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We All Need a Hug

The healing power of a simple touch


We All Need a Hug

The healing power of a simple touch

Jennifer Delic of Stouffville, Ontario, already had two beautiful children—Madison and Avery—when her third daughter, Jade, was born.

“She came a month early, at just over three pounds, and had to spend some time, about two weeks, in the NICU,” she says, referring to the neonatal intensive care unit at the hospital where she gave birth. “When I was discharged and Jade had to stay—that was really hard.”

The following weeks were challenging for Delic, who wished to spend every waking moment with her tiny baby but needed to tend to other duties at home, too.

“I was constantly feeling torn, like I wanted to be in two places at once,” she recalls. “It helped so much that Sherri, the volunteer [with], would come and hold her and cuddle her when we couldn’t be there.”


Baby cuddling programs

The program, launched in 2015 in association with the Canadian Association of Paediatric Health Centres (CAPHC), aims to give babies the hugs they need—even when parents can’t be there—by providing funding to hospitals to help them put cuddling programs in place.

Proponents of the program cite hundreds of medical studies that show the importance and healing benefits of skin-to-skin hugs between mom or dad and their newborn. These range from stabilized heart rates to improved sleep and lowered response to pain.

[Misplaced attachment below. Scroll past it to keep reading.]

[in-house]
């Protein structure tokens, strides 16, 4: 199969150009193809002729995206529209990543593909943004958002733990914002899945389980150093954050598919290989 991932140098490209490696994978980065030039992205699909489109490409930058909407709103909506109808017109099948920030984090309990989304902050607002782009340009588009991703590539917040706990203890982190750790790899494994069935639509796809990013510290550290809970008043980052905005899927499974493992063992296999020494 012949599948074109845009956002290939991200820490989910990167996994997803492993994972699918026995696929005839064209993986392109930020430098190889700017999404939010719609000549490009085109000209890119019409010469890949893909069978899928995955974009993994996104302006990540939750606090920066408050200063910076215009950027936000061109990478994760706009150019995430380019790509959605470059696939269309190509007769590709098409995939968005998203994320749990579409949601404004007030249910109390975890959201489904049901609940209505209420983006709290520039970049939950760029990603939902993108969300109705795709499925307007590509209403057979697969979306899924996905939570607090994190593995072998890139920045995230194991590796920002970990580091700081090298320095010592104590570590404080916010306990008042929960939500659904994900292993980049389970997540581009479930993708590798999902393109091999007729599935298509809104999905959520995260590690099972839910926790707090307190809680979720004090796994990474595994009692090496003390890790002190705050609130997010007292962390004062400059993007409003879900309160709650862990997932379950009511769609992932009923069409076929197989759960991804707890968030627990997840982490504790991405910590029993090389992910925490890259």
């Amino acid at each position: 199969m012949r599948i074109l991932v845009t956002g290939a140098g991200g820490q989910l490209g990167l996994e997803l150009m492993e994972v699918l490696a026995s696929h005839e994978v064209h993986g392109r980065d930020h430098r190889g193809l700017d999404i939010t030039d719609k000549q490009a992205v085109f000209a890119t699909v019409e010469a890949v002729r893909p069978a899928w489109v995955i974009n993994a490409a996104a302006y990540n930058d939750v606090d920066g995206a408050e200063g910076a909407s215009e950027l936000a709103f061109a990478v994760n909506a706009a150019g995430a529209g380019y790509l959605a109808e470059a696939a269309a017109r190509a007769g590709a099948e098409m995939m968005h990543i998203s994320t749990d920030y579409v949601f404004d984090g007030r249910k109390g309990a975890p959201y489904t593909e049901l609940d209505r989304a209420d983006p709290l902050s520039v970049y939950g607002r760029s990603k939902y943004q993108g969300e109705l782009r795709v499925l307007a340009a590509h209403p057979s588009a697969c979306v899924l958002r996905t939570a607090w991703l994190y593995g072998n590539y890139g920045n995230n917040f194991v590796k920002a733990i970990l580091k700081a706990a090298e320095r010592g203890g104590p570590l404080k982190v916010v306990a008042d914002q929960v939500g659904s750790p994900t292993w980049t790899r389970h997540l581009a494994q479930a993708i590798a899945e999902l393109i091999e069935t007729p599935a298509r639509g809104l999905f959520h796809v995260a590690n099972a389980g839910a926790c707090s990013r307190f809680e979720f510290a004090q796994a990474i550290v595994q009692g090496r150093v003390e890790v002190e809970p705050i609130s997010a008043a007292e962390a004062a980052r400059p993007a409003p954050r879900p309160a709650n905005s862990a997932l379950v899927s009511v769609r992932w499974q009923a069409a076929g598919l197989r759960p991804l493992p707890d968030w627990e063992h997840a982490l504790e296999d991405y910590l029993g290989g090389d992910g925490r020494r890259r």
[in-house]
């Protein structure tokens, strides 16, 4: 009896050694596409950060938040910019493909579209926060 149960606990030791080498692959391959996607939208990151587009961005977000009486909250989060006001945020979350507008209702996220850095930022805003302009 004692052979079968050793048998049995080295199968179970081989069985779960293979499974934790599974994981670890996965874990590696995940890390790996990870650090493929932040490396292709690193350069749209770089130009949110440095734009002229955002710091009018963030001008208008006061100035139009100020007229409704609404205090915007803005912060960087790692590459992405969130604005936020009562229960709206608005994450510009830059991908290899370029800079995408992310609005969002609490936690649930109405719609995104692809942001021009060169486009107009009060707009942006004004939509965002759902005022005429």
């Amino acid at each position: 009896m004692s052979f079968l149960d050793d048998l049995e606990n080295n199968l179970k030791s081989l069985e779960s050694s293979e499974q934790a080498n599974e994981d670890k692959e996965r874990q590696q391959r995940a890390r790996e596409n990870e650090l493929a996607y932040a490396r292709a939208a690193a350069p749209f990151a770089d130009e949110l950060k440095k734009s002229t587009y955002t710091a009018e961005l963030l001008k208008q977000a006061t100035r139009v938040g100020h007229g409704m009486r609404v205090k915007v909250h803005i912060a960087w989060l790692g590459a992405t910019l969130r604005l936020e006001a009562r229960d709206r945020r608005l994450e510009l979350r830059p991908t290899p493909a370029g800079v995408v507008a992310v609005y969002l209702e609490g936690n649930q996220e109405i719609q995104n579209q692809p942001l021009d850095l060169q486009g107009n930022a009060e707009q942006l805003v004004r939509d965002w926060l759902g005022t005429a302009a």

With the No Baby Unhugged program, when parents of newborns in the NICU are unable to provide hugs, volunteers help fill the need by providing parents with confidence and the comfort of knowing their baby is not alone.


Spreading the power of a hug

With three hospitals on board—Cape Breton Regional Hospital in Sydney, Nova Scotia; Southlake Regional Health Centre in Newmarket, Ontario; and Victoria General Hospital on Vancouver Island, BC —and more partnerships in the pipeline, Cameron says the initiative has, thus far, yielded at least 20 trained volunteers cuddling some of the most vulnerable babies across the country.

“There’s always hesitation and considerations when introducing something new,” admits Mickey Daye, manager of maternal child services at Cape Breton Regional Hospital. “We wondered how receptive all parties involved would be, from families to staff to the volunteers themselves. But the program is still running very well, which has helped us overcome a lot of these initial reservations.”

The hospital, he says, has long provided skin-to-skin care in its labour, operating, and recovery rooms, based on “lots of evidence to support skin-to-skin care between infants and parents.” The volunteer cuddling program, an extension of this activity, has seen many successes since its launch.

“You can see the change in the infants that are being hugged and cuddled. Infants who were crying become very settled and relaxed when with the volunteers,” says Daye. “Our long-term goal is to be able to provide this service to all infants in need of extra care and cuddling. This is what every infant deserves.”